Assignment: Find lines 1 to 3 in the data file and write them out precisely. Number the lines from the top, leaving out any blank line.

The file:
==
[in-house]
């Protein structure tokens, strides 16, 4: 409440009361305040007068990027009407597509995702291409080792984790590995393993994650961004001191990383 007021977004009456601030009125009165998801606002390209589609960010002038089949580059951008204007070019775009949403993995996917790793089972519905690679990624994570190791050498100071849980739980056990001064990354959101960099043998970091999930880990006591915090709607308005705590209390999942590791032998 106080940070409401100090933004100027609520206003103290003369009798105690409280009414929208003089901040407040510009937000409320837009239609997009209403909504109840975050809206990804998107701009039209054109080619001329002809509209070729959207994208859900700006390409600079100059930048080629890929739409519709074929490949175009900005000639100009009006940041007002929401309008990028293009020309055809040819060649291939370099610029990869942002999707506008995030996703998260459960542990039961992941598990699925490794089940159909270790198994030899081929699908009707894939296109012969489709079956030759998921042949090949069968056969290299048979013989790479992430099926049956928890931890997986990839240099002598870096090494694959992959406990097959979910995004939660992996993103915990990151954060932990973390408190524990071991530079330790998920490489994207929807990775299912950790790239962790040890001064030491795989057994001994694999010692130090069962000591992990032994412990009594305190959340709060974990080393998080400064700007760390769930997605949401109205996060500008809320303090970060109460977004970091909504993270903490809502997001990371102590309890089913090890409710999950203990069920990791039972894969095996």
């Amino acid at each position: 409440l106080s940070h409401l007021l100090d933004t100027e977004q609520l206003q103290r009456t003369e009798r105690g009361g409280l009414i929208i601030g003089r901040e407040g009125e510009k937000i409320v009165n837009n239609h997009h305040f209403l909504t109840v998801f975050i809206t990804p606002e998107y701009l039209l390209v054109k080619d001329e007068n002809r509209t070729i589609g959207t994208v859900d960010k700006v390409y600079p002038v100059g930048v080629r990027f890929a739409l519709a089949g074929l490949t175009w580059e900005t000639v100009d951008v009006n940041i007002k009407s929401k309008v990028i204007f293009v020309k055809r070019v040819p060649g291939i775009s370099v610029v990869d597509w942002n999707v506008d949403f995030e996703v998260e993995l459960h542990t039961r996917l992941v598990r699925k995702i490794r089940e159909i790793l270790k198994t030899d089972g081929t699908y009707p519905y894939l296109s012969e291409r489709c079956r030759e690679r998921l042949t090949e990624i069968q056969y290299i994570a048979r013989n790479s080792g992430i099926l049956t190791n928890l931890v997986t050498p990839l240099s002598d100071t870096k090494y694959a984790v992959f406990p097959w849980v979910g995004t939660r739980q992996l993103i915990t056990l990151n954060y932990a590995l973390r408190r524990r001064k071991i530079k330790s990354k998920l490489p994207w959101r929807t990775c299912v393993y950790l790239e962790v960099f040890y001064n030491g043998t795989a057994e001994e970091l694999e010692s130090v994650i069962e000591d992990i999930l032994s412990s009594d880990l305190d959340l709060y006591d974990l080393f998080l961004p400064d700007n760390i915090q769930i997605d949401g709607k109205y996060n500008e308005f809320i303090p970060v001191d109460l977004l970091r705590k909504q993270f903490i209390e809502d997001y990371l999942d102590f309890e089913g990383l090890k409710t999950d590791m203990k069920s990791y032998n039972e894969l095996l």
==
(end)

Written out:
[in-house]
């Protein structure tokens, strides 16, 4: 409440009361305040007068990027009407597509995702291409080792984790590995393993994650961004001191990383 007021977004009456601030009125009165998801606002390209589609960010002038089949580059951008204007070019775009949403993995996917790793089972519905690679990624994570190791050498100071849980739980056990001064990354959101960099043998970091999930880990006591915090709607308005705590209390999942590791032998 106080940070409401100090933004100027609520206003103290003369009798105690409280009414929208003089901040407040510009937000409320837009239609997009209403909504109840975050809206990804998107701009039209054109080619001329002809509209070729959207994208859900700006390409600079100059930048080629890929739409519709074929490949175009900005000639100009009006940041007002929401309008990028293009020309055809040819060649291939370099610029990869942002999707506008995030996703998260459960542990039961992941598990699925490794089940159909270790198994030899081929699908009707894939296109012969489709079956030759998921042949090949069968056969290299048979013989790479992430099926049956928890931890997986990839240099002598870096090494694959992959406990097959979910995004939660992996993103915990990151954060932990973390408190524990071991530079330790998920490489994207929807990775299912950790790239962790040890001064030491795989057994001994694999010692130090069962000591992990032994412990009594305190959340709060974990080393998080400064700007760390769930997605949401109205996060500008809320303090970060109460977004970091909504993270903490809502997001990371102590309890089913090890409710999950203990069920990791039972894969095996």
């Amino acid at each position: 409440l106080s940070h409401l007021l100090d933004t100027e977004q609520l206003q103290r009456t003369e009798r105690g009361g409280l009414i929208i601030g003089r901040e407040g009125e510009k937000i409320v009165n837009n239609h997009h305040f209403l909504t109840v998801f975050i809206t990804p606002e998107y701009l039209l390209v054109k080619d001329e007068n002809r509209t070729i589609g959207t994208v859900d960010k700006v390409y600079p002038v100059g930048v080629r990027f890929a739409l519709a089949g074929l490949t175009w580059e900005t000639v100009d951008v009006n940041i007002k009407s929401k309008v990028i204007f293009v020309k055809r070019v040819p060649g291939i775009s370099v610029v990869d597509w942002n999707v506008d949403f995030e996703v998260e993995l459960h542990t039961r996917l992941v598990r699925k995702i490794r089940e159909i790793l270790k198994t030899d089972g081929t699908y009707p519905y894939l296109s012969e291409r489709c079956r030759e690679r998921l042949t090949e990624i069968q056969y290299i994570a048979r013989n790479s080792g992430i099926l049956t190791n928890l931890v997986t050498p990839l240099s002598d100071t870096k090494y694959a984790v992959f406990p097959w849980v979910g995004t939660r739980q992996l993103i915990t056990l990151n954060y932990a590995l973390r408190r524990r001064k071991i530079k330790s990354k998920l490489p994207w959101r929807t990775c299912v393993y950790l790239e962790v960099f040890y001064n030491g043998t795989a057994e001994e970091l694999e010692s130090v994650i069962e000591d992990i999930l032994s412990s009594d880990l305190d959340l709060y006591d974990l080393f998080l961004p400064d700007n760390i915090q769930i997605d949401g709607k109205y996060n500008e308005f809320i303090p970060v001191d109460l977004l970091r705590k909504q993270f903490i209390e809502d997001y990371l999942d102590f309890e089913g990383l090890k409710t999950d590791m203990k069920s990791y032998n039972e894969l095996l």